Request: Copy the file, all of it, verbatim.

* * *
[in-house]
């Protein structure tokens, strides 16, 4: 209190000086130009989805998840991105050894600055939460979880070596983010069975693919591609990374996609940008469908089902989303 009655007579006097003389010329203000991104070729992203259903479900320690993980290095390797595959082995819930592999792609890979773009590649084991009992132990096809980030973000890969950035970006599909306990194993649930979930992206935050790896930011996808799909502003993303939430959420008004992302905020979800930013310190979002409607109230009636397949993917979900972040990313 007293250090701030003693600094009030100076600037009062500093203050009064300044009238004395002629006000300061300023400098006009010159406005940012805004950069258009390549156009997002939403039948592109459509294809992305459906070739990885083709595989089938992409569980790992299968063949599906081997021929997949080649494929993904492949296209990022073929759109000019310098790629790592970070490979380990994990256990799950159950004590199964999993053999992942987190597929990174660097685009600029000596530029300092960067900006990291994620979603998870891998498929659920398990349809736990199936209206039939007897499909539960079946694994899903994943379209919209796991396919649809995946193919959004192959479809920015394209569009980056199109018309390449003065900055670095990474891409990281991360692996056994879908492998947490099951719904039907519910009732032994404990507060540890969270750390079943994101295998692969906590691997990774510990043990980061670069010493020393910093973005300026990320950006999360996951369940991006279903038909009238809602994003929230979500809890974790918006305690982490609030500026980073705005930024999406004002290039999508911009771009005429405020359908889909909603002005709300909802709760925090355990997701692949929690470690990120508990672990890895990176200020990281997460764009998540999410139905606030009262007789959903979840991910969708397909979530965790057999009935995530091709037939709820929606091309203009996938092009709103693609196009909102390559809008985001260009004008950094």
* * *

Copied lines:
[in-house]
């Protein structure tokens, strides 16, 4: 209190000086130009989805998840991105050894600055939460979880070596983010069975693919591609990374996609940008469908089902989303 009655007579006097003389010329203000991104070729992203259903479900320690993980290095390797595959082995819930592999792609890979773009590649084991009992132990096809980030973000890969950035970006599909306990194993649930979930992206935050790896930011996808799909502003993303939430959420008004992302905020979800930013310190979002409607109230009636397949993917979900972040990313 007293250090701030003693600094009030100076600037009062500093203050009064300044009238004395002629006000300061300023400098006009010159406005940012805004950069258009390549156009997002939403039948592109459509294809992305459906070739990885083709595989089938992409569980790992299968063949599906081997021929997949080649494929993904492949296209990022073929759109000019310098790629790592970070490979380990994990256990799950159950004590199964999993053999992942987190597929990174660097685009600029000596530029300092960067900006990291994620979603998870891998498929659920398990349809736990199936209206039939007897499909539960079946694994899903994943379209919209796991396919649809995946193919959004192959479809920015394209569009980056199109018309390449003065900055670095990474891409990281991360692996056994879908492998947490099951719904039907519910009732032994404990507060540890969270750390079943994101295998692969906590691997990774510990043990980061670069010493020393910093973005300026990320950006999360996951369940991006279903038909009238809602994003929230979500809890974790918006305690982490609030500026980073705005930024999406004002290039999508911009771009005429405020359908889909909603002005709300909802709760925090355990997701692949929690470690990120508990672990890895990176200020990281997460764009998540999410139905606030009262007789959903979840991910969708397909979530965790057999009935995530091709037939709820929606091309203009996938092009709103693609196009909102390559809008985001260009004008950094």